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Phillies to induct Pete Rose on the Wall of Fame this summer

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The Phillies announced on Monday that the organization will induct Pete Rose into its Wall of Fame, found in Ashburn Alley at Citizens Bank Park. The ceremony will be held on August 12.

The Phillies have typically inducted one past member of the organization into the Wall of Fame every year. Jim Thome was last year’s inductee. Inductees have typically been former players, but managers (Gavvy Cravath, Dallas Green, Charlie Manuel), coaches (John Vukovich), and broadcasters (Harry Kalas) have also been included.

Rose, now 75, played five seasons with the Phillies between 1979-83. He was considered instrumental in the team winning its first ever championship in 1980 against the Royals, ending a 98-year drought. He also helped the Phillies return to the World Series in 1983, where they lost to the Orioles. In his five seasons in Philadelphia, Rose hit .291/.365/.361.

Rose, of course, is more well-known as a member of the Reds, with which he spent his first 16 seasons. He’s also well-known as baseball’s all-time hits leader at 4,256, but he is not in the Hall of Fame as he was ruled permanently ineligible in 1989 from having bet on baseball.

As a Phillies fan — admittedly one born after Rose’s career ended — I find his induction to be odd. He played less than one-fifth of his career with the team and, while he was considered to be one of the players most responsible for helping the Phillies win it all for the first time, the Phillies have since won another World Series, reducing the need to fetishize the first. Besides, the 1980 team has been well-recognized as is: Paul Owens (1988), Steve Carlton (1989), Mike Schmidt (1990), Larry Bowa (1991), Greg Luzinski (1988), Tug McGraw (1999), Garry Maddox (2001), Bob Boone (2005), Dallas Green (2006), and John Vukovich (2007) have all been honored on the Wall of Fame. Comparatively, only a handful of members of the well-loved 1993 Phillies team — which lost the World Series in heartbreaking fashion to the Blue Jays — have been honored: Darren Daulton (2010), John Kruk (2011), and Curt Schilling (2013).

With Jimmy Rollins on his way out of baseball, this would have been the perfect time for recognizing the impact he had on the organization since making his major league debut in 2000. He won the 2007 NL MVP Award, helped the Phillies win it all in 2008, and helped them nearly win it again the next year. Only two members of the 2008 team have been recognized thus far: Charlie Manuel (2014) and Pat Burrell (2015) — though that’s mostly because many members of that team are still active. Brad Lidge, who went 48-for-48 in save opportunities in 2008 (including the regular season and playoffs), is also a great candidate for the Wall of Fame.

Ultimately, it’s a business decision and the Phillies likely felt that the ignominious Rose would draw more eyeballs than anybody else that they could feasibly honor this summer. And they’re probably not wrong. Those who idolized Rose during his playing days are in the age bracket that consumes the most baseball.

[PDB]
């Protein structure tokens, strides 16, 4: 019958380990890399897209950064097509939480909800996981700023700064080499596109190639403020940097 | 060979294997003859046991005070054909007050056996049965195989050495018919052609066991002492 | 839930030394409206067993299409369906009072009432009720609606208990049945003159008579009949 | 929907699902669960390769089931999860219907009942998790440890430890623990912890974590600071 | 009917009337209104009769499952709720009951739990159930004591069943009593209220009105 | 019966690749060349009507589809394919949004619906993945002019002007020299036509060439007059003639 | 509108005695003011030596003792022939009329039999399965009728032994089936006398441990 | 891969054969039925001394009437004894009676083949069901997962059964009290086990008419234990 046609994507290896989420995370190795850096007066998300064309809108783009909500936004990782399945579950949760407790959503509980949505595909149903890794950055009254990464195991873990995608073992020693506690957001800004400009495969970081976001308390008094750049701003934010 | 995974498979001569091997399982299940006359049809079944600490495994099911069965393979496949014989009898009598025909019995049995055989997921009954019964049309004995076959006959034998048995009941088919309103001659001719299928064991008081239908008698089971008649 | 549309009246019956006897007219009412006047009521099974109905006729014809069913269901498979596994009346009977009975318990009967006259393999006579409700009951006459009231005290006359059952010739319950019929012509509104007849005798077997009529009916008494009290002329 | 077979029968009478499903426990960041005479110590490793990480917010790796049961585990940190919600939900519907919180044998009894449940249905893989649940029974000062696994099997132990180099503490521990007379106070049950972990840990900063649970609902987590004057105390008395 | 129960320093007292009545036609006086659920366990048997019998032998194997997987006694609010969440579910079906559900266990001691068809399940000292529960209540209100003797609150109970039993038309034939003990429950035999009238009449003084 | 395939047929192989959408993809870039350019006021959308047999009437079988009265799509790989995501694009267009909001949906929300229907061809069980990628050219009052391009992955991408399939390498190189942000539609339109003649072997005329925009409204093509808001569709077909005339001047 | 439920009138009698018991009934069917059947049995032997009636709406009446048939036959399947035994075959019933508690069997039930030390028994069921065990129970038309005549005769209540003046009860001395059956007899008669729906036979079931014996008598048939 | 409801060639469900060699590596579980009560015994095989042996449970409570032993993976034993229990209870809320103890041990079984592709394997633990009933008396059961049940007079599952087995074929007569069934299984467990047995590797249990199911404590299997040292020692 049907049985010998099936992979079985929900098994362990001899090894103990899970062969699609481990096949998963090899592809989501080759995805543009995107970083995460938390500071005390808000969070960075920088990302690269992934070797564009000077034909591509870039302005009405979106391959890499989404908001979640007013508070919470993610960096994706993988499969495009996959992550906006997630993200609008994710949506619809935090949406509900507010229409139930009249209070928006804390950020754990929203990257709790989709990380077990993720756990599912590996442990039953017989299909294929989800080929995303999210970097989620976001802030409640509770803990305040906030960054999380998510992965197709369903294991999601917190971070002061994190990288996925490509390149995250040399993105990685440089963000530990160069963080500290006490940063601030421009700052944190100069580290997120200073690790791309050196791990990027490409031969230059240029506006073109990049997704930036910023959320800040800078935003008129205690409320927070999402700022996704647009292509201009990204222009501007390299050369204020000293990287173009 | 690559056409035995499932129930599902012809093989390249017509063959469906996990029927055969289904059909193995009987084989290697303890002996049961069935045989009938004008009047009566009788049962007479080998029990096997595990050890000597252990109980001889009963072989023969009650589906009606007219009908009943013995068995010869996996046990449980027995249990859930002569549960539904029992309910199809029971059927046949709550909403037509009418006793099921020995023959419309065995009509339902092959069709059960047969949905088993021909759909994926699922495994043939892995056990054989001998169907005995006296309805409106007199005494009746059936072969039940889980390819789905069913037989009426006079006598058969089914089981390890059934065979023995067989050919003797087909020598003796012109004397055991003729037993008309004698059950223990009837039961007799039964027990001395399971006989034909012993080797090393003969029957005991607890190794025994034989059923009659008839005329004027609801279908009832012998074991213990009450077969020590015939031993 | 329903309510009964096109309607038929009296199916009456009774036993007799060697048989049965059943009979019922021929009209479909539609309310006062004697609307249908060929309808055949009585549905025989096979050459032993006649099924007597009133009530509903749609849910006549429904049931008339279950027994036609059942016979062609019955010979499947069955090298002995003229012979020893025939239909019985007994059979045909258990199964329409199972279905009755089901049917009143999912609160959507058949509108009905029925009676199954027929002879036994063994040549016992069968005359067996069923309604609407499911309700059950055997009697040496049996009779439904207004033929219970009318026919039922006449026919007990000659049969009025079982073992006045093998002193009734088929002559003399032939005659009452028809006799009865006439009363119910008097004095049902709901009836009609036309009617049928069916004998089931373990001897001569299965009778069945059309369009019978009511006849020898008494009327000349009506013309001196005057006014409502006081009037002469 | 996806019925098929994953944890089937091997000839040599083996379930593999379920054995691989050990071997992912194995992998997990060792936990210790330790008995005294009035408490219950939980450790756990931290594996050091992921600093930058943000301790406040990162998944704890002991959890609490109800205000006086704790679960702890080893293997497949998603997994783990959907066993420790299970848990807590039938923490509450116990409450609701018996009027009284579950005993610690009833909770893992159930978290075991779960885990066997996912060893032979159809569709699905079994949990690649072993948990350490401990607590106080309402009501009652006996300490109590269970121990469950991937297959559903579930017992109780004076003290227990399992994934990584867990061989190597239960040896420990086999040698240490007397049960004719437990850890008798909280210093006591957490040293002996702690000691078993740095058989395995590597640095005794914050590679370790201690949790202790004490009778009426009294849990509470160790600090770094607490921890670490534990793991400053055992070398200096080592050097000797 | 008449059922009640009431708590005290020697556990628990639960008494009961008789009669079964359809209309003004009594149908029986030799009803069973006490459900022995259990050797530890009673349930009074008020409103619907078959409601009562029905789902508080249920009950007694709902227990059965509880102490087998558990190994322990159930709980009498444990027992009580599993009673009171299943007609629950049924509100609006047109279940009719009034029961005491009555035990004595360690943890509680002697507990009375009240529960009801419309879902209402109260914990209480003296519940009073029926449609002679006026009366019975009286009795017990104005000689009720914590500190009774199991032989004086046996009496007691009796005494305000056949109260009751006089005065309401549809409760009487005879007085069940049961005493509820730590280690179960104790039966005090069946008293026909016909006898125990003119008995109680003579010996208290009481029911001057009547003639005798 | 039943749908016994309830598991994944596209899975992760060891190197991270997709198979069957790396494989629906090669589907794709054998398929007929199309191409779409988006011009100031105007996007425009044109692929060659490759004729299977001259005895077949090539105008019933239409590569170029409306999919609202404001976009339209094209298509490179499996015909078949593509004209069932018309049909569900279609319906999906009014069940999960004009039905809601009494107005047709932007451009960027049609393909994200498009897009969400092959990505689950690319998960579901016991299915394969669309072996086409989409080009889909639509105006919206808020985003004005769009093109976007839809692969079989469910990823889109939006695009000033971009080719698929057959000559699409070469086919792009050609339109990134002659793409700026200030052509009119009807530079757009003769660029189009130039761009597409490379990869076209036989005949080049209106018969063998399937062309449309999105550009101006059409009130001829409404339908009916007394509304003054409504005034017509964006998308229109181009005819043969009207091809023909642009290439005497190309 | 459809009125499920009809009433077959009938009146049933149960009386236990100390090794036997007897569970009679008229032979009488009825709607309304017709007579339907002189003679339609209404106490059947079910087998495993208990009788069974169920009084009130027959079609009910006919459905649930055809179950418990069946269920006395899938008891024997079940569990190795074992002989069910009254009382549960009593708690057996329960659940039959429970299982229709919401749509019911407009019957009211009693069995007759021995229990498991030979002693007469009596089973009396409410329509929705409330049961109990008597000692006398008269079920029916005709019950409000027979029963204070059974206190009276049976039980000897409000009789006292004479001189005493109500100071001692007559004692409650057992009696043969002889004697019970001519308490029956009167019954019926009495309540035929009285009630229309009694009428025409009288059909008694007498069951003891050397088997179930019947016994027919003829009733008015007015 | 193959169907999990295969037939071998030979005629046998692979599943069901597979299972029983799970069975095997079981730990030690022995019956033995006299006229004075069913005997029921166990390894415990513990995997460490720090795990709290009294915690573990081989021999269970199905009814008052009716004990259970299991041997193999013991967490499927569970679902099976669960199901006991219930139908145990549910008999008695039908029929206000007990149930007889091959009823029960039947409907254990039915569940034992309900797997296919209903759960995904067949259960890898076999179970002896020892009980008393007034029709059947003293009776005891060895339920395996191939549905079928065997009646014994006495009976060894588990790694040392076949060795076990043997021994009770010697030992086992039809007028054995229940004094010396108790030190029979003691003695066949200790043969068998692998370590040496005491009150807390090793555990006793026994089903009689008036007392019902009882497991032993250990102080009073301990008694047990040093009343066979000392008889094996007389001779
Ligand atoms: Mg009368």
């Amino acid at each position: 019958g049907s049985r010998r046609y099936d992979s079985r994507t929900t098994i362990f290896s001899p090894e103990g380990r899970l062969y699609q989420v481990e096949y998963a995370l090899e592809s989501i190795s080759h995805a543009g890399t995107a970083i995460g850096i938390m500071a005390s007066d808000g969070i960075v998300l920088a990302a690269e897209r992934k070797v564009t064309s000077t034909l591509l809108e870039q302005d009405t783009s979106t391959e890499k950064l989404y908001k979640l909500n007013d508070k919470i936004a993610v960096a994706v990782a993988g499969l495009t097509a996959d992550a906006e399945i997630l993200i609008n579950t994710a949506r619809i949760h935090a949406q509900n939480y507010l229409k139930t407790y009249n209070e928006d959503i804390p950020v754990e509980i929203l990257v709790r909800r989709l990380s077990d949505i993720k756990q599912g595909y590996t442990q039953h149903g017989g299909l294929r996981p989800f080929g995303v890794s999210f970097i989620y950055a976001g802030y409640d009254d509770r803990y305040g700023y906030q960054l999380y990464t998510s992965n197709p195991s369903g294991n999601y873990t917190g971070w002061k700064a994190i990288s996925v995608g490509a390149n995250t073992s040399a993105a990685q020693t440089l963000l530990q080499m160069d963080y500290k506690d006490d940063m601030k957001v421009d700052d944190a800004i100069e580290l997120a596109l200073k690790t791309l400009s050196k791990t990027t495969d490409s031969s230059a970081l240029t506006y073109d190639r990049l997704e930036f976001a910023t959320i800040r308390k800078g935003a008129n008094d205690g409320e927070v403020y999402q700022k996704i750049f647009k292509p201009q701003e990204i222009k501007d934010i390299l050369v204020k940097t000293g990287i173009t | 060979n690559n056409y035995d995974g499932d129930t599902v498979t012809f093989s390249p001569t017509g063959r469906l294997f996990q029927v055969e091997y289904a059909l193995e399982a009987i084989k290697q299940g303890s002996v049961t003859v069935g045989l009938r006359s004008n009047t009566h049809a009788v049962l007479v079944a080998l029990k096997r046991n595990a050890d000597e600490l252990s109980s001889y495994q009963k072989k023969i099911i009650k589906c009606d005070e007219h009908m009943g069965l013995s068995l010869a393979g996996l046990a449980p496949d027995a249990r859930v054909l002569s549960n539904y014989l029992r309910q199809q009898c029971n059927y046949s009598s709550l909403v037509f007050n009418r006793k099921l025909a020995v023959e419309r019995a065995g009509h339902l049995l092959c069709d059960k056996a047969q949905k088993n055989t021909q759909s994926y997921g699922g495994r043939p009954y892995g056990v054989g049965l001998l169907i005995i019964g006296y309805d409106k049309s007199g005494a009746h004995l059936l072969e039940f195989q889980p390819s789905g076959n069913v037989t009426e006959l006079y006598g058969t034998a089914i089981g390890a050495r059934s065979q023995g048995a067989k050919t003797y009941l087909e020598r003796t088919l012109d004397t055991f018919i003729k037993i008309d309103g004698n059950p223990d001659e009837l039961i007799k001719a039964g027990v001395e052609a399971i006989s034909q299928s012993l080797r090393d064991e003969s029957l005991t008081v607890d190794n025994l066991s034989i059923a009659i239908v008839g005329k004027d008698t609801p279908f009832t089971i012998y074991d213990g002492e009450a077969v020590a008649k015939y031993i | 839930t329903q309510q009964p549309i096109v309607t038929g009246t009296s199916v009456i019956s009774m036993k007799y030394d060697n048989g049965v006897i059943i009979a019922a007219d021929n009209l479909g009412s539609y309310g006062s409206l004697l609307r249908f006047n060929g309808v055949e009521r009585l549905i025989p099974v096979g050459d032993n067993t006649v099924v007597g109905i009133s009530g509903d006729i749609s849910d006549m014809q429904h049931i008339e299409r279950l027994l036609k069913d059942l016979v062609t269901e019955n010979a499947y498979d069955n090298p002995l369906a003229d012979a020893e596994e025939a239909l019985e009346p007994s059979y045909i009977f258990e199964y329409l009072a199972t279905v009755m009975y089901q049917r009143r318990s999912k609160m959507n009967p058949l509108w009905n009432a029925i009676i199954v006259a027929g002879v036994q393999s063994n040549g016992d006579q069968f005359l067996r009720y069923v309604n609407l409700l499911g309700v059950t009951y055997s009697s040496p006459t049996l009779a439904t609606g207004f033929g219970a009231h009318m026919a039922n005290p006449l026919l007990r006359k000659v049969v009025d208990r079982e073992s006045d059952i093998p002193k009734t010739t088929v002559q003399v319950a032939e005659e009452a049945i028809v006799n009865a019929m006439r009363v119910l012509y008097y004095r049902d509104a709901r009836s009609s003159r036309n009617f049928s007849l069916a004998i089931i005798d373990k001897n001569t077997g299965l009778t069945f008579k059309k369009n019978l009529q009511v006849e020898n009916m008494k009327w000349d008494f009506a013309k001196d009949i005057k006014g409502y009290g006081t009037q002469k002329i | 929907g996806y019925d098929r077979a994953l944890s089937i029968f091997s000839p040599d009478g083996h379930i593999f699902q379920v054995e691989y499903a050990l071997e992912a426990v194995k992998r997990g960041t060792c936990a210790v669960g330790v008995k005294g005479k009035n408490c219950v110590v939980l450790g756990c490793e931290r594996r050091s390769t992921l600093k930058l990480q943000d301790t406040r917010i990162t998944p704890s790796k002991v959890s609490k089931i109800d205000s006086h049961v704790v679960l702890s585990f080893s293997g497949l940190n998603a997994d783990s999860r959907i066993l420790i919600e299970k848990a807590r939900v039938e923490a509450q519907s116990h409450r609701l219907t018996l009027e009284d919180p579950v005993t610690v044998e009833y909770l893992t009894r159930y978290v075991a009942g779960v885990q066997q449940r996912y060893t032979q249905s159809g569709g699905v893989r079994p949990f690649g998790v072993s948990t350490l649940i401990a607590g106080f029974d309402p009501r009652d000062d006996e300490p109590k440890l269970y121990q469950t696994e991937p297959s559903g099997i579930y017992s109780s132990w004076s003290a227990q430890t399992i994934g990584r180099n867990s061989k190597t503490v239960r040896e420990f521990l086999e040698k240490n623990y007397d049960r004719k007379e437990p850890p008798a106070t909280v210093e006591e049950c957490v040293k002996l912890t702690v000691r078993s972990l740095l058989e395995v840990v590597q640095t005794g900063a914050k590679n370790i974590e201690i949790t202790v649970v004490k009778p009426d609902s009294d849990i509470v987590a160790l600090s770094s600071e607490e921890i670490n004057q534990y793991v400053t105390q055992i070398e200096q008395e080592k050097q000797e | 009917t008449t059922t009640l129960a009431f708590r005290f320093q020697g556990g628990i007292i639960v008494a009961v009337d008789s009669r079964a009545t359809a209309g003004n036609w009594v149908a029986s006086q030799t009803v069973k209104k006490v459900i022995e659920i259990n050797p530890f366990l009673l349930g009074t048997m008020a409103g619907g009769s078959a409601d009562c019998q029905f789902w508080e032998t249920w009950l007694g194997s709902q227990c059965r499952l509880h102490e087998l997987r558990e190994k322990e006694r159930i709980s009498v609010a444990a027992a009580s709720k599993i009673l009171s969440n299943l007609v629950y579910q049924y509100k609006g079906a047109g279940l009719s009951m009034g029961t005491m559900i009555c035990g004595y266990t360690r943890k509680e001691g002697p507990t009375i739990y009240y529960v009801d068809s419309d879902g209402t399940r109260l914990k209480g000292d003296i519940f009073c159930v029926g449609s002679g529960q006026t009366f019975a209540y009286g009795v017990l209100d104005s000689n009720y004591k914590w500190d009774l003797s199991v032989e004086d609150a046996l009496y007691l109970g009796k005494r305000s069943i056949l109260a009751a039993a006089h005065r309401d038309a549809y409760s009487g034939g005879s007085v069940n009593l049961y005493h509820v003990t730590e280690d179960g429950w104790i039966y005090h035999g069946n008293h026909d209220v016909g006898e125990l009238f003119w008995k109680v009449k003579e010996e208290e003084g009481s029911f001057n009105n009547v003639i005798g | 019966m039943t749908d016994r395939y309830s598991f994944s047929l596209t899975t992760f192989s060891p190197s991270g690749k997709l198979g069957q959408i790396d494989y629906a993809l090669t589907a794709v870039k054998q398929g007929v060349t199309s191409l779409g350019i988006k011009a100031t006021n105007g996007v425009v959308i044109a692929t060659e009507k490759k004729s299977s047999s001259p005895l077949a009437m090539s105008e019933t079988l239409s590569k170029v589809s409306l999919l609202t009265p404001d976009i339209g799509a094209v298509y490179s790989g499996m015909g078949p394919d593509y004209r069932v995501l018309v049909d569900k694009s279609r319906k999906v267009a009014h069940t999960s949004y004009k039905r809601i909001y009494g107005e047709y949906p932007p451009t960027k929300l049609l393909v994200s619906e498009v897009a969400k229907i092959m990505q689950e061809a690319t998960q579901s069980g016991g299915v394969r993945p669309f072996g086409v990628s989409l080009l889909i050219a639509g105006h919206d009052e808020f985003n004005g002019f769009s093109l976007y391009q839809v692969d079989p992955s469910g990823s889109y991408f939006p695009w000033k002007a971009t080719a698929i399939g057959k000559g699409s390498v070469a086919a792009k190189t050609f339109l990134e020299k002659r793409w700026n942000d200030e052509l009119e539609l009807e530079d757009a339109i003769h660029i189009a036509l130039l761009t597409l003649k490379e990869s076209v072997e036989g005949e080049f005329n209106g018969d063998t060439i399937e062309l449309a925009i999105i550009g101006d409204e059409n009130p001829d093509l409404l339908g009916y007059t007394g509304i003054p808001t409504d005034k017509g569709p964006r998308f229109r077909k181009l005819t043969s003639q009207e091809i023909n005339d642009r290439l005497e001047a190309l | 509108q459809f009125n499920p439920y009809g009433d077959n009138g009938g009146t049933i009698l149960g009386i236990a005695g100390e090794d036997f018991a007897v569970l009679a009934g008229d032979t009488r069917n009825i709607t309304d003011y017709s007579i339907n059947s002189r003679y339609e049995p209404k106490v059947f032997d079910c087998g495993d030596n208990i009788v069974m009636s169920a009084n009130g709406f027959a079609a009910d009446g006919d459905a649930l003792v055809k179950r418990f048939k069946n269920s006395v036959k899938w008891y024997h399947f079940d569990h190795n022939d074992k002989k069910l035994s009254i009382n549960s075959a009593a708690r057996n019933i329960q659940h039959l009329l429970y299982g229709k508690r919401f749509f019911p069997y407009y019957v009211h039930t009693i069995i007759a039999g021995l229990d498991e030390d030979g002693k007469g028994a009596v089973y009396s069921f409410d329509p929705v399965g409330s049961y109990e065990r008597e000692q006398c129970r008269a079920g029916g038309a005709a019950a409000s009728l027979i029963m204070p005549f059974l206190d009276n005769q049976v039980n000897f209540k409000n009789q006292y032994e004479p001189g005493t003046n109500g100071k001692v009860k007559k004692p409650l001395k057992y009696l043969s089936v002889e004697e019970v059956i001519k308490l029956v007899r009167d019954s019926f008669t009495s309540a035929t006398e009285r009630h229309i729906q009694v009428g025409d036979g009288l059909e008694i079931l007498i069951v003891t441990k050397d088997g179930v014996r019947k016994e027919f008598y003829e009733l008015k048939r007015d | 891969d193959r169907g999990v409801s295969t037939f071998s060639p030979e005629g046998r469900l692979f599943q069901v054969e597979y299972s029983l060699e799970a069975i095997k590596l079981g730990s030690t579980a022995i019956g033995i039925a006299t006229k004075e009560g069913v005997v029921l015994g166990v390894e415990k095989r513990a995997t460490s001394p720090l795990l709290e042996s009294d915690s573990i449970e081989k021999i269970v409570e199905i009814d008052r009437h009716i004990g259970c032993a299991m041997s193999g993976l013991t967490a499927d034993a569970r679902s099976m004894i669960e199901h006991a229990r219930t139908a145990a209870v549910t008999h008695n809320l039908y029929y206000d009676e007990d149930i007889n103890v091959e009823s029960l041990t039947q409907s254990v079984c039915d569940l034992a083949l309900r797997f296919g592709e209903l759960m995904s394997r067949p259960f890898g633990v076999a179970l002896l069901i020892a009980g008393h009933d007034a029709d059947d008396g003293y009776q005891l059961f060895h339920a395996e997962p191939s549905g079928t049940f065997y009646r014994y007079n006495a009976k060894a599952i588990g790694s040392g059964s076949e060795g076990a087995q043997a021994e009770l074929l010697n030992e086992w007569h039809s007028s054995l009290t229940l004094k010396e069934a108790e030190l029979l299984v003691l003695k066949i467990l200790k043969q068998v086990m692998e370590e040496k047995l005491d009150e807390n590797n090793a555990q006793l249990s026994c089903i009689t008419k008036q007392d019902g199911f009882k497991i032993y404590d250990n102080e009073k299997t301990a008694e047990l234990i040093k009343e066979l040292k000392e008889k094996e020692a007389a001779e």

Reds to unveil Pete Rose statue at Great American Ball Park next season

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The Reds announced in a press release earlier this week that the club will unveil a Pete Rose statue at Great American Ball Park on June 17 next year. Rose will be the fourth player with a statue at GABP, joining Johnny Bench, Joe Morgan, and Tony Perez.

Reds COO Phil Castellini said, “The statue of Pete Rose will be the finishing touch on the celebration of Pete here at Great American Ball Park. We had the honor of inducting him into the Reds Hall of Fame and retiring his number in 2016, and I know Pete is looking forward to his statue joining his Big Red Machine teammates on Crosley Terrace.”

Rose, 75, is baseball’s all-time leader in hits with 4,256. He helped the Reds win the World Series in 1975 and ’76, overall helping them reach the postseason five times in a span of seven years between 1970-76.

Rose has been working as an analyst for FOX for the past two years.

Video: Anthony Rizzo, David Ross reenact the famous Pete Rose/Bob Boone play

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In the 1980 World Series between the Royals and Phillies, Phillies first baseman Pete Rose and Bob Boone famously teamed up to catch a foul ball in the top of the ninth inning. Closer Tug McGraw found himself in a jam, having loaded the bases with one out on a walk followed by two singles. Frank White hit a pop-up near the first base dugout. The ball popped in and out of catcher Boone’s glove, but first baseman Rose alertly grabbed the ball with his glove before it hit the ground for the second out of the inning. From there, McGraw would memorably strike out Willie Wilson to clinch the World Series for the Phillies.

Coincidentally, a similar play happened in Game 5 of the World Series between the Indians and Cubs on Sunday night. Carlos Santana was batting with the bases empty and one out in the top of the second inning against Cubs starter Jon Lester. He fouled off a 93 MPH fastball to the right side, sending catcher David Ross and first baseman Anthony Rizzo towards each other near the first base dugout. The wind took the ball back towards the field. Ross leaned and attempted to make the catch, but like Boone, the ball popped out of his mitt. Thankfully, Rizzo was there to make the save to secure the out.

Fortunately (or unfortunately, depending on your disposition), there was no astroturf on which Rizzo could’ve playfully bounced the ball after making the catch.

The Cubs were able to escape Game 5 with a 3-2 victory over the Indians to send the World Series back to Cleveland.